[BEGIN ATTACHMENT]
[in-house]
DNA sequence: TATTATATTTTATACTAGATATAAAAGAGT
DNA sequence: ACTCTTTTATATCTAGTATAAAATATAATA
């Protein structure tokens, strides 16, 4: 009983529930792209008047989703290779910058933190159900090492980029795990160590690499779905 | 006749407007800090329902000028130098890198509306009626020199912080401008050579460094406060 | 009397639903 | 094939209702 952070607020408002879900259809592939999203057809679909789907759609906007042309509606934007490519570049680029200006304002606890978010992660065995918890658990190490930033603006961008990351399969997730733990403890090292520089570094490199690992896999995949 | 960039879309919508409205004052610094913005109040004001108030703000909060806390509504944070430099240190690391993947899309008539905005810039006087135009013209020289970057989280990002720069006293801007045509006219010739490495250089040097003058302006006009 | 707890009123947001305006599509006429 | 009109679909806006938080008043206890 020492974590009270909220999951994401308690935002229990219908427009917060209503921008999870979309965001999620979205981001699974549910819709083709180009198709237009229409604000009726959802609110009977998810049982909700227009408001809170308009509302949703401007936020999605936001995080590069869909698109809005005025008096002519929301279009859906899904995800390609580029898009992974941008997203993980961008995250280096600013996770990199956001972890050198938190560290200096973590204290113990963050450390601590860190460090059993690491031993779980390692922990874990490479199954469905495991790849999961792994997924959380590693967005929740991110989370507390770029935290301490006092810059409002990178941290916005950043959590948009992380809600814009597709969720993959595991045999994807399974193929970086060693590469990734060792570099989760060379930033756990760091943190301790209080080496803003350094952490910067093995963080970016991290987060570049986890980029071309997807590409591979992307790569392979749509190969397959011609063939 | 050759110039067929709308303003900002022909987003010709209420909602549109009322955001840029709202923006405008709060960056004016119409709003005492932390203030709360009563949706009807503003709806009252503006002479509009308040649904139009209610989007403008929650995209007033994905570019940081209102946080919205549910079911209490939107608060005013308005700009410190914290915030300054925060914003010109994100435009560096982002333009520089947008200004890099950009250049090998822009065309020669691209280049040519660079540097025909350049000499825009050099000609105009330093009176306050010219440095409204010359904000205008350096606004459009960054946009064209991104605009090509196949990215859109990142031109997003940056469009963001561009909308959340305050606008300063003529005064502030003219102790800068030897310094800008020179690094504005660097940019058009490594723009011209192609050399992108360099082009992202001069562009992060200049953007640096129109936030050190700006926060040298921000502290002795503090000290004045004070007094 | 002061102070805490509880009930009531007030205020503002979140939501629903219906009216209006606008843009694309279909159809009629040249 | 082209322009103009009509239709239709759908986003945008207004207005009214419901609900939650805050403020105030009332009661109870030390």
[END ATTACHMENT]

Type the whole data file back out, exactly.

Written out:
[in-house]
DNA sequence: TATTATATTTTATACTAGATATAAAAGAGT
DNA sequence: ACTCTTTTATATCTAGTATAAAATATAATA
């Protein structure tokens, strides 16, 4: 009983529930792209008047989703290779910058933190159900090492980029795990160590690499779905 | 006749407007800090329902000028130098890198509306009626020199912080401008050579460094406060 | 009397639903 | 094939209702 952070607020408002879900259809592939999203057809679909789907759609906007042309509606934007490519570049680029200006304002606890978010992660065995918890658990190490930033603006961008990351399969997730733990403890090292520089570094490199690992896999995949 | 960039879309919508409205004052610094913005109040004001108030703000909060806390509504944070430099240190690391993947899309008539905005810039006087135009013209020289970057989280990002720069006293801007045509006219010739490495250089040097003058302006006009 | 707890009123947001305006599509006429 | 009109679909806006938080008043206890 020492974590009270909220999951994401308690935002229990219908427009917060209503921008999870979309965001999620979205981001699974549910819709083709180009198709237009229409604000009726959802609110009977998810049982909700227009408001809170308009509302949703401007936020999605936001995080590069869909698109809005005025008096002519929301279009859906899904995800390609580029898009992974941008997203993980961008995250280096600013996770990199956001972890050198938190560290200096973590204290113990963050450390601590860190460090059993690491031993779980390692922990874990490479199954469905495991790849999961792994997924959380590693967005929740991110989370507390770029935290301490006092810059409002990178941290916005950043959590948009992380809600814009597709969720993959595991045999994807399974193929970086060693590469990734060792570099989760060379930033756990760091943190301790209080080496803003350094952490910067093995963080970016991290987060570049986890980029071309997807590409591979992307790569392979749509190969397959011609063939 | 050759110039067929709308303003900002022909987003010709209420909602549109009322955001840029709202923006405008709060960056004016119409709003005492932390203030709360009563949706009807503003709806009252503006002479509009308040649904139009209610989007403008929650995209007033994905570019940081209102946080919205549910079911209490939107608060005013308005700009410190914290915030300054925060914003010109994100435009560096982002333009520089947008200004890099950009250049090998822009065309020669691209280049040519660079540097025909350049000499825009050099000609105009330093009176306050010219440095409204010359904000205008350096606004459009960054946009064209991104605009090509196949990215859109990142031109997003940056469009963001561009909308959340305050606008300063003529005064502030003219102790800068030897310094800008020179690094504005660097940019058009490594723009011209192609050399992108360099082009992202001069562009992060200049953007640096129109936030050190700006926060040298921000502290002795503090000290004045004070007094 | 002061102070805490509880009930009531007030205020503002979140939501629903219906009216209006606008843009694309279909159809009629040249 | 082209322009103009009509239709239709759908986003945008207004207005009214419901609900939650805050403020105030009332009661109870030390």